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Psychopharmacology (Berl). 2013 Jan;225(2):275-81. doi: 10.1007/s00213-012-2812-z. Epub 2012 Jul 31.

Effect of repeated treatment with topiramate on voluntary alcohol intake and beta-endorphin plasma level in Warsaw alcohol high-preferring rats.

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  • 1Department of Pharmacodynamics, Medical University of Lodz, Muszynskiego 1, 90-151 Lodz, Poland.



Pharmacological treatment currently used for alcohol dependence is not sufficient for the all patients, and there is a crucial need to find more effective treatments. Recent studies indicate that topiramate is likely the most promising new medication for alcohol dependence. The rationale for topiramate as treatment for alcohol addiction is based on its multifaceted neurochemical activity that targets multiple neural pathways.


This study aims to assess the effect of repeated treatment with topiramate on voluntary alcohol intake and beta-endorphin plasma level in rats selectively bred for high alcohol preference.


Initially, Warsaw high preferring rats (N = 50) were given a 24-h/day free choice between a 10 % (v/v) alcohol solution and water for three consecutive weeks. Subsequently, rats were administered with topiramate (40 or 80 mg/kg b.w.) or vehicle for 14 days and ethanol intake was measured daily. Subsequently, we examined the effects of topiramate on plasma beta-endorphin levels, while alcohol was available and when it was not available for an extended period time.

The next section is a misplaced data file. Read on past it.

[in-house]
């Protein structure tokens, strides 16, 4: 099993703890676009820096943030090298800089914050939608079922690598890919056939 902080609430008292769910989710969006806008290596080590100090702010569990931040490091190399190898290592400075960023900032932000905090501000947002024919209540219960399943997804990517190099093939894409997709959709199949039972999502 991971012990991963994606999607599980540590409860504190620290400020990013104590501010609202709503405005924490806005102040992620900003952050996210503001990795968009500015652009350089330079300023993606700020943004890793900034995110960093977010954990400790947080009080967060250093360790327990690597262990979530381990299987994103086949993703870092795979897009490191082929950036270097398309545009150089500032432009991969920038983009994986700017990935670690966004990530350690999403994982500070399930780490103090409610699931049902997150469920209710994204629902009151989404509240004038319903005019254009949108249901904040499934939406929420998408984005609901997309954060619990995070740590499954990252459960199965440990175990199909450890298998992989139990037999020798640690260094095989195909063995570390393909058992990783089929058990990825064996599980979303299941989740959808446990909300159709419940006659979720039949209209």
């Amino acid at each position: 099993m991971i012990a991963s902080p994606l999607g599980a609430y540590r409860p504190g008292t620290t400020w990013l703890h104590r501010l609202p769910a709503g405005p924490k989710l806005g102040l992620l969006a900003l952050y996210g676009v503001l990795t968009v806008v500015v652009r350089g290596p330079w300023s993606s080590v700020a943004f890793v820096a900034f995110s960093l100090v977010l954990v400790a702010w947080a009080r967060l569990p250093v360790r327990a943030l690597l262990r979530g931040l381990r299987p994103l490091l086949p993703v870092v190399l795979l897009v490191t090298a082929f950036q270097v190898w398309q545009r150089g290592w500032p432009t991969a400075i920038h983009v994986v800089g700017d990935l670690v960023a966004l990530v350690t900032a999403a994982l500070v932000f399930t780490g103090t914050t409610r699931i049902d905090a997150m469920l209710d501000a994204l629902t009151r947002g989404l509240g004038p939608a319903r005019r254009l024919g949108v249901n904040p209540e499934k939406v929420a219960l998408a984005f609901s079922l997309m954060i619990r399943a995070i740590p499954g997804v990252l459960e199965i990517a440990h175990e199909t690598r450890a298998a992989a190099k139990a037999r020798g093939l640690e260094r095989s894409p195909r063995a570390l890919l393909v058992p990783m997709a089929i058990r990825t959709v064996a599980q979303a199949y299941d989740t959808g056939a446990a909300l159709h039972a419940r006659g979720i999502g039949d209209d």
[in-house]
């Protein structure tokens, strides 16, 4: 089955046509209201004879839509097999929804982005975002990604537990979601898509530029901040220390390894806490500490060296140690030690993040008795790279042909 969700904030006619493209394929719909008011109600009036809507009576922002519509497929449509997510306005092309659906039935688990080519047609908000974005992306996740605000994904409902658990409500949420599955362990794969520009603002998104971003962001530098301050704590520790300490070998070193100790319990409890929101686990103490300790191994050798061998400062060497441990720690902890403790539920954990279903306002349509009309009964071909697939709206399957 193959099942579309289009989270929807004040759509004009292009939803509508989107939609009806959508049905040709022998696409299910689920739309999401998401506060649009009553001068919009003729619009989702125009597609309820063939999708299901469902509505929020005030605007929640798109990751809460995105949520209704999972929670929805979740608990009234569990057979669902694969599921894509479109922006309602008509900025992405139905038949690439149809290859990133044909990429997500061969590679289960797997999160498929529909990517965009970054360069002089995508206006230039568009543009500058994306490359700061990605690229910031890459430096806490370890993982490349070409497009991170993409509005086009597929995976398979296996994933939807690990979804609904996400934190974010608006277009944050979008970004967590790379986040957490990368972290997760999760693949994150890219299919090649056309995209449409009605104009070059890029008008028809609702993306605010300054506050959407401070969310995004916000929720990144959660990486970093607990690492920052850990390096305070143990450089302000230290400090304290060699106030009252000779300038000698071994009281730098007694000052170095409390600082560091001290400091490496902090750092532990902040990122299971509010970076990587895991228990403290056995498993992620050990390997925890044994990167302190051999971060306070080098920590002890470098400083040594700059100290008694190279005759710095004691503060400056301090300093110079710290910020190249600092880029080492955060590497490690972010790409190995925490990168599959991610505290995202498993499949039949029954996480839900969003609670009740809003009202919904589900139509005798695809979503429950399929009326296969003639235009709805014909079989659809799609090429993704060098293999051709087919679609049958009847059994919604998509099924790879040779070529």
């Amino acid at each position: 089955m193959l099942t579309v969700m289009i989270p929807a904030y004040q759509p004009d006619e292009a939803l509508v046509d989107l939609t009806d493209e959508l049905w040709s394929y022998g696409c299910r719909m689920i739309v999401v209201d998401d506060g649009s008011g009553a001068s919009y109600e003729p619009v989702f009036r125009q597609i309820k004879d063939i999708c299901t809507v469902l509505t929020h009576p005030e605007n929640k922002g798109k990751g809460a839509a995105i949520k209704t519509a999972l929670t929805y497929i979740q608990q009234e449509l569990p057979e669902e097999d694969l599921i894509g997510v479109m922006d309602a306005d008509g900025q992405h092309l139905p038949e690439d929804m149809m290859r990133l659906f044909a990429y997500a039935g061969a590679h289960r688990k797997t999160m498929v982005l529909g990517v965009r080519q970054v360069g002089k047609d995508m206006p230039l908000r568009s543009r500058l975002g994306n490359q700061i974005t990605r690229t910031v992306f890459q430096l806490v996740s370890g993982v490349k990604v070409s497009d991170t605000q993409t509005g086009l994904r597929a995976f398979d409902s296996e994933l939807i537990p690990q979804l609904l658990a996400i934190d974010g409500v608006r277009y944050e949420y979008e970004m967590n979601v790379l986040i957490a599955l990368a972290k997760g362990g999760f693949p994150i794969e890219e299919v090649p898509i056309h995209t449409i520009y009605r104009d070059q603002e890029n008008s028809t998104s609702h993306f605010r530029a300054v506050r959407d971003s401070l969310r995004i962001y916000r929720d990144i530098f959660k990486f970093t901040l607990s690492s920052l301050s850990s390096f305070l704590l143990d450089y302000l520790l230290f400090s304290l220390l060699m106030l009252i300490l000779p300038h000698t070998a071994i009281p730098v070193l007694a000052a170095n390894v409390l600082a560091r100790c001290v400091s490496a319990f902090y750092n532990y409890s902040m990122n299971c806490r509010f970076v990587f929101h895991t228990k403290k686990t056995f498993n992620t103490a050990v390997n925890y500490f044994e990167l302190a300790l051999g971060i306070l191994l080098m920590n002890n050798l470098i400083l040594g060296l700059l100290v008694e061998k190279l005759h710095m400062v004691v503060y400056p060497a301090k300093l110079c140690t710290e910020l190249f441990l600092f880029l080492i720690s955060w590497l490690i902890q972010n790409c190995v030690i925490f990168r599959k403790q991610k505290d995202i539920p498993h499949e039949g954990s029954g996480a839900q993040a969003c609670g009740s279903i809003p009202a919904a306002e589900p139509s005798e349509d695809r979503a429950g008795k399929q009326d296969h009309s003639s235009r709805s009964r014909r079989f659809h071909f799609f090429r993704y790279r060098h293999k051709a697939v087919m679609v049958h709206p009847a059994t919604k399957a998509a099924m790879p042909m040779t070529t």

We observed significantly increase in the levels of beta-endorphin in rats with free access to alcohol both in a topiramate- or vehicle-treated group. However, in topiramate-treated group, a voluntary consumption of alcohol diminished in comparison with the vehicle-treated rats.


The results from this study indicated that topiramate reduces voluntary alcohol intake and support our previous findings that the increase of beta-endorphin level is responsible at least partly for the effectiveness of drugs in treating the alcohol addiction.

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